If you do research for psoriasis treatment with coconut oil, most internet sources will tell you to use virgin coconut oil since it is the least processed. However, does that mean that refined coconut oil is ineffective or shouldn’t ever be used? The answer is no. Refined coconut oil contains exactly the same medium chain fatty acid composition as virgin coconut oil which includes lauric acid. Lauric acid, which is also found in breast milk, is great for the body as it provides antiviral, antimicrobial, antiprotozoal and antifungal functions. The real concern is whether chemicals are used in the process. for more information on how our Golden Barrel Coconut Oil is processed and here for more information on the debate between refined coconut oil verses virgin coconut oil.

Here are some testimonies from a few of our customers that have used Golden Barrel Refined Coconut Oil to treat psoriasis:

Anonymous on July 26, 2014:

“For any psoriasis sufferers out there, this product is amazing. Just use a tiny bit, which is all that’s needed. If you are in an area below 76 degrees, the solid just melts right into the skin. Within a day I noticed a huge improvement. HUGE.”

Peg on August 14, 2014:

“Yes, yes YES!! I have been fighting psoriasis for years, and several years back now I was diagnosed with Psoriatic Arthritis. I’m taking this as part of my nutrition regimen, and also applying to my plaque psoriasis. I made the mistake of using too much, but it was a minor mistake as I just rubbed it in further up my arms and down to my wrists, and on my shins and ankles as well as my knees and elbows where I meant to apply it. It liquifies nearly instantly at skin temperature, so work with a little TEENY bit, as you can always add more! I am applying twice a day, my knees are nearly CLEAR, and my elbows are vastly improved! I also am going to apply to my scalp on nights when I’m going to shampoo in the morning… Bonus – I love this for all my cooking needs! Just made up a batch of frosting, cut the butter by 2/3, and it’s wonderful! LOVE IT!!”

Obviously, this is not a cure and we are not necessarily making any definite claims as some people may have better results than others from using coconut oil. However, we hope the above info and testimonials help you to make an informed decision on possible treatments. If you have tried or are planning to try using our Golden Barrel Coconut Oil to treat any skin conditions or just as a moisturizer in general, we would love to hear about it. Leave a comment for us and others to see how it worked for you.

Mitch has worked with Golden Barrel Baking Products in Quality Control and Online Marketing since 2002. He is a transplanted Canadian to Lancaster County who still enjoys playing hockey, eh! If you have ever asked a question through email or social media, then you have most likely interacted with Mitch.

4 Essential Oils to Try for Psoriasis, According to Dermatologists

If you have psoriasis—an autoimmune skin disorder that causes scaling and patches—and are coping with constant bothersome itchy and scaly skin patches, you may have considered using essential oils to help calm your skin, in addition to other prescribed treatments.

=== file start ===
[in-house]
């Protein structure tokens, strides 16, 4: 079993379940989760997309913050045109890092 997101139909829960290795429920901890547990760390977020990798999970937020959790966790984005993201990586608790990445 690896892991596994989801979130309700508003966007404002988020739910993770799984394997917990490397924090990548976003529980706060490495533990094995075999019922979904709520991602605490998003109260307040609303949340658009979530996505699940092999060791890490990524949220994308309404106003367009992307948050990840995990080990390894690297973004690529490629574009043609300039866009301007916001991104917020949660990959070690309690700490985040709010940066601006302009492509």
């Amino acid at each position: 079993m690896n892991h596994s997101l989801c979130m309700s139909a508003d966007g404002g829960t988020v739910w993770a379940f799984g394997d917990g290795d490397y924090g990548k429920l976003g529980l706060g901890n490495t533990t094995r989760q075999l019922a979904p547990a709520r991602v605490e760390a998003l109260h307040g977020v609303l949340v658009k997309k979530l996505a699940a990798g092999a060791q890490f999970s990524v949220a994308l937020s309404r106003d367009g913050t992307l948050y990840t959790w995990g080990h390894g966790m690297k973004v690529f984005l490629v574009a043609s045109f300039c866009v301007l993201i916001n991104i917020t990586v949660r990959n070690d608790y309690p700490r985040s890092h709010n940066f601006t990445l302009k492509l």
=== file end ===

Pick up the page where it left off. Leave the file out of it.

However, before you apply any essential oil to your skin, keep in mind that there has been little evidence or randomized clinical trials that essential oils can work to relieve psoriasis symptoms, says Matthew Lewis, MD, a clinical assistant professor of dermatology at Stanford University.

With that as a caveat, our experts stress that, anecdotally, they have seen patients experience psoriasis relief thanks to the use of certain essential oils. “Ultimately, your goal should be to look for essential oils that calm the skin and help with scarring,” says Dendy Engelman, MD, a board-certified dermatologist in New York City.

Something to also keep in mind: You should always speak to your healthcare provider before using essential oils in your regimen to make sure they don’t interact with any of your other medications. You should also test the essential oil on a small patch of your skin first, to make sure it doesn’t irritate your skin. With those tips in mind, here are four essential oils to consider trying, according to dermatologists.

RELATED: Is Psoriasis Contagious? What Dermatologists Have to Say

1. Coconut oil

“This is a really good and gentle oil to apply on the skin,” says Dr. Lewis. He clarifies that it’s not technically an essential oil, but he still recommends it to his patients for its anti-inflammatory properties. ” can help my psoriasis patients who are experiencing painful scales, it’s good for moisturizing the skin and coconut allergies are rare,” he says.

2. Lavender oil

“Lavender has been known to boost circulation and oxygen to the skin,” Dr. Engelman says. “Lavender oil contains certain properties that help to condition the skin, ultimately providing calming and hydrating benefits that improve the appearance of new or old scars.” Dr. Engleman also says that lavender’s anti-inflammatory and antiseptic properties can also help to expedite healing.

3. Rose oil

“Rose oil contains anti-inflammatory properties which are great for calming redness and for helping relieve sensitive skin,” Dr. Engelman says. “It’s very emollient, meaning that it’s good for locking in moisture and hydration as well.”

4. Tea tree oil

“Tea tree oil can be helpful due to its anti-inflammatory and antifungal properties,” Dr. Lewis says. “It may help reduce scaliness as well.”

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Almond Oil for Hair

Almond oil softens hair